BRONZE IS BEAUTIFUL: In the wake of the U.S. men's basketball team's loss Sunday night, maybe Americans are going to have to settle for less. Maybe we'll only have 30 flavors. Maybe our cell phones will not be able to halt the space-time continuum. Maybe we're going to win some bronze medals.

Deal with it.

Michael Phelps dealt with it just fine. His dream of seven golds ended with the final of the 200-meter freestyle but he still wanted to have his photo taken with the two older, wiser swimmers who relegated him to third, grinning like the 19-year-old kid he is.

Jimmy Pedro certainly wasn't complaining about the second bronze of his career, in judo's under-161 pound weight class. "When I get off that plane in Boston on the 25th of August, the laurel wreath will be on my head, no doubt," he said afterward. [Of course, he might just be a Red Sox fan, in which case third place is dandy.]

Now, fourth is another matter. Fourth in the Olympics stinks, we don't care what kind of laurel wreath you put on it. Klete Keller (200 freestyle), Lenny Krayzelburg (100 backstroke) and Amanda Beard (100 breaststroke) were fourth. Trap shooter Collyn Loper was fourth, but she's 17 and still naive. "I'm going to go out and celebrate tonight," Loper said. "I don't have anything to be mad about."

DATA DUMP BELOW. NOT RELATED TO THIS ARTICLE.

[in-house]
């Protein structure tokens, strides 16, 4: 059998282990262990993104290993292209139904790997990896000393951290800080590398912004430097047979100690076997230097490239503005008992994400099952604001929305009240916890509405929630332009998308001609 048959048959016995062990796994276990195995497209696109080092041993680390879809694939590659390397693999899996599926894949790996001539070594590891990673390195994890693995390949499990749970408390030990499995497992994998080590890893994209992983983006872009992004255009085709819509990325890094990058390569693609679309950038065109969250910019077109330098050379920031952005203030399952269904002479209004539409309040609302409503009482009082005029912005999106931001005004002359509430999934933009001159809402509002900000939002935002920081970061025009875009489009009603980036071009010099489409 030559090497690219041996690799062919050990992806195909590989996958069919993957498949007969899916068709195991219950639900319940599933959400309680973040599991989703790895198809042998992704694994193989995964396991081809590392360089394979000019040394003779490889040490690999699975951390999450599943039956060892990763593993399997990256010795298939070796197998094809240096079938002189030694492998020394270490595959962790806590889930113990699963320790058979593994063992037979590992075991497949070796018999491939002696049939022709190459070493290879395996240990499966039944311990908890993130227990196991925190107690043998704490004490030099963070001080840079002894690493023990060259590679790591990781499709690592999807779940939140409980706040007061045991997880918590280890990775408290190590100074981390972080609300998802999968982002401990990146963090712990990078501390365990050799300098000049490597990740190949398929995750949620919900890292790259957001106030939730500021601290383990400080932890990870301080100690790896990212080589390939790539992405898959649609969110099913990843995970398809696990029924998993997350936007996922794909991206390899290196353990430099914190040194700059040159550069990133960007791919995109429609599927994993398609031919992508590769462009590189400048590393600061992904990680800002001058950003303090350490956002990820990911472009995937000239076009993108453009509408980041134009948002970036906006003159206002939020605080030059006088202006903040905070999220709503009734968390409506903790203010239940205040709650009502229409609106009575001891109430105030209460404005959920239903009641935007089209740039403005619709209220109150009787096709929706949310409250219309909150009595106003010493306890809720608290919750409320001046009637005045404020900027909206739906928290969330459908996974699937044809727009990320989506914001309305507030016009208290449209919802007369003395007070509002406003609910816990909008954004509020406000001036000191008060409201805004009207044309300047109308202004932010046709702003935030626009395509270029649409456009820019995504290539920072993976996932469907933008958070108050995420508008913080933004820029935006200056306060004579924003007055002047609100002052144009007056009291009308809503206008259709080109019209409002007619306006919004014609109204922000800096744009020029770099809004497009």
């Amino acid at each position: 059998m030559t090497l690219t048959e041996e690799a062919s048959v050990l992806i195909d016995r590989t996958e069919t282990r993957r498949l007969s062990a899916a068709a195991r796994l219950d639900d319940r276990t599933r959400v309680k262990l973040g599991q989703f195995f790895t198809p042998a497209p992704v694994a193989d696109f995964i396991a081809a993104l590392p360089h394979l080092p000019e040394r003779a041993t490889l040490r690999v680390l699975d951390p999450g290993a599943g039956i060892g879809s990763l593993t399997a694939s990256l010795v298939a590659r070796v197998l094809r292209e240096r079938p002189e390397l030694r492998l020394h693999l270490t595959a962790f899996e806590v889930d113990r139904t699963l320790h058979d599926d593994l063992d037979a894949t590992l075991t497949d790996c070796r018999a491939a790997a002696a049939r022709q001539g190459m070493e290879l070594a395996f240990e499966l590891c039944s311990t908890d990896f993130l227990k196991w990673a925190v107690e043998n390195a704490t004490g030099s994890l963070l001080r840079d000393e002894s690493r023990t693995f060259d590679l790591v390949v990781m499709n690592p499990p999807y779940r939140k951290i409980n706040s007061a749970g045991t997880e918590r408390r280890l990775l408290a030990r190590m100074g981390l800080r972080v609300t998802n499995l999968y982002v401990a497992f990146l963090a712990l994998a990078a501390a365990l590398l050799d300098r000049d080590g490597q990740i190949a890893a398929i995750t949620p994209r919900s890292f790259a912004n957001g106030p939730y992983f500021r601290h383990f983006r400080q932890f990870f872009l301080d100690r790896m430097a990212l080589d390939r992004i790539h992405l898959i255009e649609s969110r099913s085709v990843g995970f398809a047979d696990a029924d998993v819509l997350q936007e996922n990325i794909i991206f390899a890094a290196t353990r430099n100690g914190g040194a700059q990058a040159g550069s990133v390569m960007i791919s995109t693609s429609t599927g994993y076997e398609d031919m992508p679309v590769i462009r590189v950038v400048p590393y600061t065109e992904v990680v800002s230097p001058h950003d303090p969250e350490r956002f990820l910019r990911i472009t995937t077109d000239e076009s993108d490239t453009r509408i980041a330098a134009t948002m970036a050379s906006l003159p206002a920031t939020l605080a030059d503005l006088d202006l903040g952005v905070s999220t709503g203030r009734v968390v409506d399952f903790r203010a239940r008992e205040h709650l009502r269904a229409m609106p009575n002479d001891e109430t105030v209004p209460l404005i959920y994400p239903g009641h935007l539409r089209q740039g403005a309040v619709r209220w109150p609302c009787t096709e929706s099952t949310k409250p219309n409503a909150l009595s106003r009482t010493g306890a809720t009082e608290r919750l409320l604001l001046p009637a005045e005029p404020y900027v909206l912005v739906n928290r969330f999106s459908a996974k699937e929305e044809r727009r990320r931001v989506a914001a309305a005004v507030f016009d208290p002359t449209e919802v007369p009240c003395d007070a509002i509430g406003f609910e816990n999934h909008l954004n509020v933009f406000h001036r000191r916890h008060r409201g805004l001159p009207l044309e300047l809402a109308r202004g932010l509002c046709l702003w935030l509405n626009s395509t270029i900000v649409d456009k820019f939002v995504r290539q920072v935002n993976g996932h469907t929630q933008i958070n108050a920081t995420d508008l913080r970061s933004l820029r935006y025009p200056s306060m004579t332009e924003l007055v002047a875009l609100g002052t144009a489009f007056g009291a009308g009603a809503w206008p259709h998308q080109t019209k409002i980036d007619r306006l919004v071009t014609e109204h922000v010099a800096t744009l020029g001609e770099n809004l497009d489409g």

Kim Severson is fourth in individual eventing after the dressage phase. The United States is fourth in team eventing. To them, bronze is warm, inviting. Bronze is an autumn color. They are all autumns, wanting to wear bronze.

Not everyone is an autumn, of course. The men's gymnastics team is all winter with its silver medals. And swimmers Natalie Coughlin and Aaron Peirsol are gold. That's a color for all seasons.

BUST OF THE DAY: Army shooter Jason Parker, a medal contender in air rifle, had trigger trouble and finished eighth. Parker, though, refused to make excuses. "I got it fixed," Parker said of the rifle. "No excuses. . . . It takes just the right person, the right day. I just didn't do it."

SURPRISE OF THE DAY: The U.S. women's softball team was shut out for seven innings by Japan before a three-hit, three-run eighth inning gave the Americans their third straight victory.


"It's Yankee Stadium meets Space Mountain."

-- Bethesda's Joe Jacobi, describing the newly built whitewater canoe/kayak venue

MALTA, MY MALTA: Forty-four seconds. That's how long the Olympic dream lasted for our favorite judoka, Marcon Bezzina. (Maybe she needed a nickname. "The Maltese Maelstrom"?) Bezzina lasted 44 seconds against North Korea's Kye Sun Hui, but it probably seemed longer. Kye got a point for something called an IPP, and another point for something called YUK. A YUK -- that's gotta hurt.

Ah, of course: IPP is ippon, and YUK is yuko. Brilliant strategy by Kye, who went on to win the silver, while Malta, the country we have adopted for the Games, remains medal-less.

Do not despair; our flag-bearer, William Chetcuti, competes in double trap today. Chetcuti's been hunting clay trap for years on our small island nation; several are stuffed and mounted in his den. But we know there's room for a medal on that wall, too.

SIGN OF THE ACROPOLIS: Sailor Niklas Holm told a Danish television station, "I feel no guilt" after hitting and killing a British pedestrian while speeding down an Athens street. He was on his way to a Danish team handball game.

-- Tracee Hamilton